Why Does the Parable of the Rich Fool Seem Unfair to Us?
Some parables are well-known, and others we mention so rarely that we may forget them in the Bible. The parable of the rich fool falls into the second category. It’s a shorter parable and has a message that offends those of us who prize individuality and doing what we like with our possessions. However, hidden in this brief story is a message more complex than we realize.
What Happens in the Parable of the Rich Fool?
Jesus told the parable of the rich fool while speaking to a crowd, responding to a man who wanted him to arbitrate an estate problem (Luke 12:13). Jesus responded by asking the man why he should become a judge in the matter and warned his audience not to be greedy.
Having made this point, Jesus launched into the parable of the rich fool. The rich fool is a man with a prosperous farm, who’s just had a successful harvest and decides he will store it all and take things easy. In response, God says to the man, “you fool! You will die this very night. Then who will get everything you worked for?” (Luke 12:20). Jesus ended the parable by saying that it is foolish to accumulate material wealth “but not have a rich relationship with God” (Luke 12:21).
What Is this Parable’s Context?
Since the Bible wasn’t originally written with verse numbers or chapters, it’s important not to read it as self-isolated little chunks. We need to look at what’s before and after a story to see its full context. As established earlier, Jesus told this parable after rebuking someone who wanted him to handle a dispute about possessions. Before that, Luke 12:1-13 reports that Jesus was teaching his audience to avoid the Pharisees’ hypocrisy (who are mentioned in Luke 16:14 as loving money). So, the parable is part of a larger scene where Jesus is teaching people to avoid greed, even when socially respectable religious leaders are greedy.
After telling the parable of the rich fool to the crowd at large, Jesus gave his disciples a more specific message. He told them not to be concerned about providing for themselves, for God will care for them as he cares for the lilies of the fields, and they should use their possessions to help those in need (Luke 12:23-34). Interestingly, Jesus then told his disciples to be always ready for service, servants waiting for their master’s return. When Peter asked who this point was directed to, Jesus answered that good servants can be trusted whether the master is there or not, while negligent servants get in trouble (Luke 12:42-48).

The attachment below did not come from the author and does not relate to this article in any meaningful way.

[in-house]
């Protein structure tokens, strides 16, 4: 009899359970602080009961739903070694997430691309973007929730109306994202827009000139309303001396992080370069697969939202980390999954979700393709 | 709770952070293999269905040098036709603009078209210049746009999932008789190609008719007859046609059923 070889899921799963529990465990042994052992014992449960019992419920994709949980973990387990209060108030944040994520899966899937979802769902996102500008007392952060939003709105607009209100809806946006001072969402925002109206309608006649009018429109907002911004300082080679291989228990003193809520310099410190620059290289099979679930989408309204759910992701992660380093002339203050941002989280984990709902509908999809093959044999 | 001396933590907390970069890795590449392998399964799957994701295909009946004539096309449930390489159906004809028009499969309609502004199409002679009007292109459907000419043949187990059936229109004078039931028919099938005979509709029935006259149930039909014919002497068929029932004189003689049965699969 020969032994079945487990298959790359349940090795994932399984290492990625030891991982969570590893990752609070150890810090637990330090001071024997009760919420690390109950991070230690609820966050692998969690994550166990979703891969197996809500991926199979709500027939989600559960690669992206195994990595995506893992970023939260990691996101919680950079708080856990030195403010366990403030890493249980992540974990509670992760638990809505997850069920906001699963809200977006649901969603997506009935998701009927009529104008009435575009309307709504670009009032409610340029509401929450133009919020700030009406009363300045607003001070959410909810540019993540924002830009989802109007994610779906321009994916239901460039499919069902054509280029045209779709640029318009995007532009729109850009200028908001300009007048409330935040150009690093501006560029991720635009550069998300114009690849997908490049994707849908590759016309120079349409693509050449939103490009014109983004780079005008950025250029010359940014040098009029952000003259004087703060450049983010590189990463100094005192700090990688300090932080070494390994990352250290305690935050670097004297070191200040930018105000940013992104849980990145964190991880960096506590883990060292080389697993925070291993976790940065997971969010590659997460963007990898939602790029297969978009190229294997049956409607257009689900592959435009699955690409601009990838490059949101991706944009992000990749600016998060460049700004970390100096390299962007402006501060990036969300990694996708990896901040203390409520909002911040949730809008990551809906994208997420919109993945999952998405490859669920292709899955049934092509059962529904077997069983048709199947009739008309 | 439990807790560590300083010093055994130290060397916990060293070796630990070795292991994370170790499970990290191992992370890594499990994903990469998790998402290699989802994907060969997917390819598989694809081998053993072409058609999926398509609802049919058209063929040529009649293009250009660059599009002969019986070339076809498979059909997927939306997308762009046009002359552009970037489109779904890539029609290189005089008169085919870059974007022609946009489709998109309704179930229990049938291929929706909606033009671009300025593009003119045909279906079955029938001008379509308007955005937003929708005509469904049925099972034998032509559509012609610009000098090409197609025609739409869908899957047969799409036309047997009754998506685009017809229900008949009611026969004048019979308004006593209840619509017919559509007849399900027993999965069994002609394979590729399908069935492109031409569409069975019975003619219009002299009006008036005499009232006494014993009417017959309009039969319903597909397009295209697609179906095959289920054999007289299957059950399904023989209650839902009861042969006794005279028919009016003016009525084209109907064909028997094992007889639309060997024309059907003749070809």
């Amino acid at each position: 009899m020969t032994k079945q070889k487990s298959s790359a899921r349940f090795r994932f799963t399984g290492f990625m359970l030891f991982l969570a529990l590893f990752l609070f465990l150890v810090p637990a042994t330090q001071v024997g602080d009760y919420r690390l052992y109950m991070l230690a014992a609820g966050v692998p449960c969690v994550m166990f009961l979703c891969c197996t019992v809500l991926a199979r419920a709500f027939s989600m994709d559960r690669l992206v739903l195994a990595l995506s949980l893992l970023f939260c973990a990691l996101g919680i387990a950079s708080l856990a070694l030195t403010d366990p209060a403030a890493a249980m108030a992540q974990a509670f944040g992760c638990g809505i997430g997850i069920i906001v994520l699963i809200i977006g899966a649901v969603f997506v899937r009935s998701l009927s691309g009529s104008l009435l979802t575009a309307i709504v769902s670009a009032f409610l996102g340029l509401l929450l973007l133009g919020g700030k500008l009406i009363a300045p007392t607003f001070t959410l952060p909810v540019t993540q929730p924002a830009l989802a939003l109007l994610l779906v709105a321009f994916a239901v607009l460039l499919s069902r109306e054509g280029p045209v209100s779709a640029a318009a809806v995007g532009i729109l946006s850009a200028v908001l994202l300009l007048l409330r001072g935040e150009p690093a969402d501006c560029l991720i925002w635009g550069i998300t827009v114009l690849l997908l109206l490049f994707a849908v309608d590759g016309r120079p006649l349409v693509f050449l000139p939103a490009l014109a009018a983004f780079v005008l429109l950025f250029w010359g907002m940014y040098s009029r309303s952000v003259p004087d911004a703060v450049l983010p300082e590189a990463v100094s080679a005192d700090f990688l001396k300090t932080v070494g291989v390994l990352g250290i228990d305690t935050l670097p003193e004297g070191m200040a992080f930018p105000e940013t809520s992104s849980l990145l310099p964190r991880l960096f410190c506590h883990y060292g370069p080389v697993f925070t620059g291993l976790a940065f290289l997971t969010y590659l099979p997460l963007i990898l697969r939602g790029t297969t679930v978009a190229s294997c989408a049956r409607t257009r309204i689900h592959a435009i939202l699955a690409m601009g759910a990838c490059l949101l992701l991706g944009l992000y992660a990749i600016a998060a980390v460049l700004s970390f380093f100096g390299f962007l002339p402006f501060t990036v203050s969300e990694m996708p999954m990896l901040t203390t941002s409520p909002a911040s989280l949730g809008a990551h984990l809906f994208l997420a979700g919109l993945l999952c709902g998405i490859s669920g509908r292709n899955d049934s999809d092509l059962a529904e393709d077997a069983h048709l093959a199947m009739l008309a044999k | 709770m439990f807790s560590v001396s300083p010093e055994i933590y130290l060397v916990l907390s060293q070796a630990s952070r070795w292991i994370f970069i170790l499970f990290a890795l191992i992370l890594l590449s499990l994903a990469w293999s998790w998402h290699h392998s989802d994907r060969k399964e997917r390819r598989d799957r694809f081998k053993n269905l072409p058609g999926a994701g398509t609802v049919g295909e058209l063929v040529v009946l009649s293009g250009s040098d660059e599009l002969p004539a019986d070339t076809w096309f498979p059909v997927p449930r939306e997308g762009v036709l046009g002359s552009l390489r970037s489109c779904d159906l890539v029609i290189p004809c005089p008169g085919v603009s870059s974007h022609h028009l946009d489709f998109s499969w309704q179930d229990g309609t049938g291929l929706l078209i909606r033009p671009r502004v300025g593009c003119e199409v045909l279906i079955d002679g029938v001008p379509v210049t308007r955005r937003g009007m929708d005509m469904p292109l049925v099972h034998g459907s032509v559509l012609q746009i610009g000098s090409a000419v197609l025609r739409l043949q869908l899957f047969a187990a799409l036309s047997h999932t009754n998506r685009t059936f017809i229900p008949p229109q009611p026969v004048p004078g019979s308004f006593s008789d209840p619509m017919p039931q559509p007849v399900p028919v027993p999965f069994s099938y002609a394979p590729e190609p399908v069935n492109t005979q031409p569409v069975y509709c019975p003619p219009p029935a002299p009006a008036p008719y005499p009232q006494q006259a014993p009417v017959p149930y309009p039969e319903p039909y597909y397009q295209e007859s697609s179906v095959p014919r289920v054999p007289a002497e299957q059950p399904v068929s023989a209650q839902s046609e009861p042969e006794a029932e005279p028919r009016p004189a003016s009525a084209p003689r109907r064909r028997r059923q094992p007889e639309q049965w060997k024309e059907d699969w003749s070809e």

This illustration about negligent servants parallels the parable of the rich fool. Like the negligent servant caught when the master returns, the rich fool is relaxing by himself when someone higher up rebukes him. However, this time Jesus is talking about servants who are responsible for each other, unlike the fool who didn’t have anyone in his life. This is important because part of Jesus’ teaching was that Christians are part of a community of believers, not individuals who can do whatever they please.
What Is the Meaning of the Parable of the Rich Fool?
First and foremost, the parable of the rich fool is about avoiding materialism. To be a materialist is to treat materials as idols, put them in a place reserved only for God. Jesus highlighted that the rich fool had lots of money, but no relationship with God. Thus, even though he seemed to have it all, he had nothing. We don’t have any guarantee as Christians that our lives will be comfortable (in fact 1 Peter 4:12 promises the opposite). However, we do have a guarantee that God will get us what we need when we need it. Our priority should be pursuing him and using what we have to help others. This does not mean we should not earn money at all—after all, earning more means we can give more. It does mean that making money and having things should never be our first priority.